DVD for August: 'The Grifters'
The Grifters is a strange combination of styles and themes. The era it most clearly evokes is that of film noir. The story has John Cusack caught up in the troublesome machinations of two femme fatales, his estranged mother (Angelica Houston) and his girlfriend (Annette Bening). The world of the movie is one of double cross and playing cons with scenes drenched in shadow and smooth dialogue right out of a pulp fiction novel. Director Stephen Frears delivers a great visual mix, ranging from a split screen introduction, a dark, rich textured feel to a night time car pursuit and beautiful shots such as an elevator descent, clearly an ode to the films ‘The Grifters’ seeks to emulate. The film though is not just a straight lift of the classic story structures used in film noir as used in other modern noir such as ‘The Last Seduction’ or ‘Body Heat’. No one is imperviously cool, Houston, a seasoned con is still the pawn of a bigger player, and is subject to human frailty – whether it be concern for her son or a reliance on the power of money. Bening is on the surface the classic mix of personability and seductiveness, but the way in which she uses her body comes across as more seedy than sexy. Both the female leads were Oscar nominated.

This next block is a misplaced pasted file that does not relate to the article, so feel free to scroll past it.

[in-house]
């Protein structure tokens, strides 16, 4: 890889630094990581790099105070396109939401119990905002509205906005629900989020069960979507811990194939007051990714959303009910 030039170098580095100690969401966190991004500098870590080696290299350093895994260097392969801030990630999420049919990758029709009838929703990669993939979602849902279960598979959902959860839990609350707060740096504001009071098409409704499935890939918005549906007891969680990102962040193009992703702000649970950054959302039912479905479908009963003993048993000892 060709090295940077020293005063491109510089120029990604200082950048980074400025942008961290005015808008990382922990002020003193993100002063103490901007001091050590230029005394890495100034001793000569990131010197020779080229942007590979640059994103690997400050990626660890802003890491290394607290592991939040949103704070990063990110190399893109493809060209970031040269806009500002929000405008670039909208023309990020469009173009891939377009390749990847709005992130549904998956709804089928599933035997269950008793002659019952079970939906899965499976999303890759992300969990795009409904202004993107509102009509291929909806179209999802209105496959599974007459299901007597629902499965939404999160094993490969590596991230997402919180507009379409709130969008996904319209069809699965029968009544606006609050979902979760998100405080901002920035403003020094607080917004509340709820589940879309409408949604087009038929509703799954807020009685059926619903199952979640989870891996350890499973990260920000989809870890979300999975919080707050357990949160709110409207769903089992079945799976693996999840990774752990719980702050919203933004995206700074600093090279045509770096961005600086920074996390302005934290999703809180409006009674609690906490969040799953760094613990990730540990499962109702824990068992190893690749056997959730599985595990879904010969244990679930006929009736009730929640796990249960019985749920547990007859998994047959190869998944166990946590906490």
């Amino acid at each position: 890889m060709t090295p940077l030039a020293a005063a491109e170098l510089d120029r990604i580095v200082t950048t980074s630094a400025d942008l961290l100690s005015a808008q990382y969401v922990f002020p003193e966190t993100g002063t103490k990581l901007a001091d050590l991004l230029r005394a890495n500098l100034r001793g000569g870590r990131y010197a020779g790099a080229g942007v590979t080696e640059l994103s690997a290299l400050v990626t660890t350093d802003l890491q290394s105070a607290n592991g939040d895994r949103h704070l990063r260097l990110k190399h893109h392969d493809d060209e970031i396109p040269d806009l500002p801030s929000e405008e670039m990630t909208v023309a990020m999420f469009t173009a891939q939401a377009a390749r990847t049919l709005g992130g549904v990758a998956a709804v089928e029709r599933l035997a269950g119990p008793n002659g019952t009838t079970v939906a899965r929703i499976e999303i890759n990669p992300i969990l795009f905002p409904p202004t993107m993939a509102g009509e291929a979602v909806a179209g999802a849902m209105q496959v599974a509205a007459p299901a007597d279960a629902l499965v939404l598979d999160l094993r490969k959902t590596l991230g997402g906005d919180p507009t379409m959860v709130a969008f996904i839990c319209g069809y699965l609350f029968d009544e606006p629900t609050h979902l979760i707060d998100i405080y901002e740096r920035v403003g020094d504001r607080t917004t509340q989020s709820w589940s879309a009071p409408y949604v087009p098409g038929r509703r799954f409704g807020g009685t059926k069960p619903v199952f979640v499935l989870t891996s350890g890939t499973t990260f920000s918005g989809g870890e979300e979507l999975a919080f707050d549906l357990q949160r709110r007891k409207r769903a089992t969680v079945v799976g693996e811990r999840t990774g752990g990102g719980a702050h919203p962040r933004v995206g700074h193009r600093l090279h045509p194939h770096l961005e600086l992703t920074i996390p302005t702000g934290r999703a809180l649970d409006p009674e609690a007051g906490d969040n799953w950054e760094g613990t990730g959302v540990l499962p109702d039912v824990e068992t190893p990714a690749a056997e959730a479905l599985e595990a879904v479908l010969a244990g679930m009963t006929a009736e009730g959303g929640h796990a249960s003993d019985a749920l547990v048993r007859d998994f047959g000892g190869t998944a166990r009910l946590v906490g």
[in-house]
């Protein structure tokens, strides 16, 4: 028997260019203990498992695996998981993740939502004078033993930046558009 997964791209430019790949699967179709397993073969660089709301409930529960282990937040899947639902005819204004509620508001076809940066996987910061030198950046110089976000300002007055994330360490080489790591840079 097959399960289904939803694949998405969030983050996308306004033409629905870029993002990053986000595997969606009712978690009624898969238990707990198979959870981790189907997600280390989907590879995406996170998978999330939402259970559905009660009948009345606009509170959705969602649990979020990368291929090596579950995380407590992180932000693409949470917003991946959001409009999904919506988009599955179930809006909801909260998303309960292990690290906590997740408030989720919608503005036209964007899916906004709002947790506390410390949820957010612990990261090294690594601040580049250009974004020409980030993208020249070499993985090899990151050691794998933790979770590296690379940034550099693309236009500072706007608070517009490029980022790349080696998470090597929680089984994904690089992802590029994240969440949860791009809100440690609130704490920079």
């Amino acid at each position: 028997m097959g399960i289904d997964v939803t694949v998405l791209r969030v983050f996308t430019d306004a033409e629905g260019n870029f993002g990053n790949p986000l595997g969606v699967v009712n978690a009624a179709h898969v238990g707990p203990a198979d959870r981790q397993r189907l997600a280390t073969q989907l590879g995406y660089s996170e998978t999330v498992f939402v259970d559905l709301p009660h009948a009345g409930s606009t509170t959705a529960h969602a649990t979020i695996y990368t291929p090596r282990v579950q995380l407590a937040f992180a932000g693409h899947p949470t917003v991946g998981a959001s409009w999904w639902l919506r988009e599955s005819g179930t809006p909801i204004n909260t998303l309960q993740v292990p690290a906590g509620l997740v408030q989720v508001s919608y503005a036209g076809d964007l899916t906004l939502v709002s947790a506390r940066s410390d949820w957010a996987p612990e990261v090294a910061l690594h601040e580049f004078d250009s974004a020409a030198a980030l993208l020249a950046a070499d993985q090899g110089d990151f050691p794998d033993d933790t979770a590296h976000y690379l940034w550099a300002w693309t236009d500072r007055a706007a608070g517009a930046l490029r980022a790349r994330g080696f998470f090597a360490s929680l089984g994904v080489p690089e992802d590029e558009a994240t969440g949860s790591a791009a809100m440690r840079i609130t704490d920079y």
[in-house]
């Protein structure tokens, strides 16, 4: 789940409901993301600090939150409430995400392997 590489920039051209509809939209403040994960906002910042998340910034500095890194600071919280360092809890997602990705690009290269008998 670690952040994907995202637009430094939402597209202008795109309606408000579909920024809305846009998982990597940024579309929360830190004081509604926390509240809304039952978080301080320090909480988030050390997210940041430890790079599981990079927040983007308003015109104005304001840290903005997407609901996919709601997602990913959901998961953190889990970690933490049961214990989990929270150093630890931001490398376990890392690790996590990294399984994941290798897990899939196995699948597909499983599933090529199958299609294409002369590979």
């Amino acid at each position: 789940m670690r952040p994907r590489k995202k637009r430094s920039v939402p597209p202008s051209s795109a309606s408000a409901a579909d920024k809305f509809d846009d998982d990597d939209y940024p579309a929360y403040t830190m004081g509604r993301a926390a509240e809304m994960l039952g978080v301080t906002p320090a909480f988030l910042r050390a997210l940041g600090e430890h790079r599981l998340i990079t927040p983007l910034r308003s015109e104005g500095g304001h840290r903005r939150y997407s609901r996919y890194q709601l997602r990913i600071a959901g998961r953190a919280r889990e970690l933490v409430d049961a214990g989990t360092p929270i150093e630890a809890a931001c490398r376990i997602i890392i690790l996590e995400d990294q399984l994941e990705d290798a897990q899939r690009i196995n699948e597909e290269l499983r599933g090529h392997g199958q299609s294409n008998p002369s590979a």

Cusack though not nomination material does deliver a great performance, playing well how essentially out-of-depth he is, struggling to pull off short cons, meet the demands of his girlfriend and fathom his relationship with his mother, one which crosses the line of merely making Oedipal suggestions. He reminded me of Frances McDormands character in ‘Blood Simple’, who had no true sense of what was going on around her, yet was dragged into a world dictated by the selfish actions of those around her. Here too Cusack is only ever a method of advancing or a method of escaping. No one can emerge as a tragic figure, they are each too flawed, too fallible to vengeance and the power of money and too akin to striking suggestive poses to deserve sympathy. Nevertheless, they are somehow compelling to watch. Be sure to consider this the next time you are rummaging through DVD titles.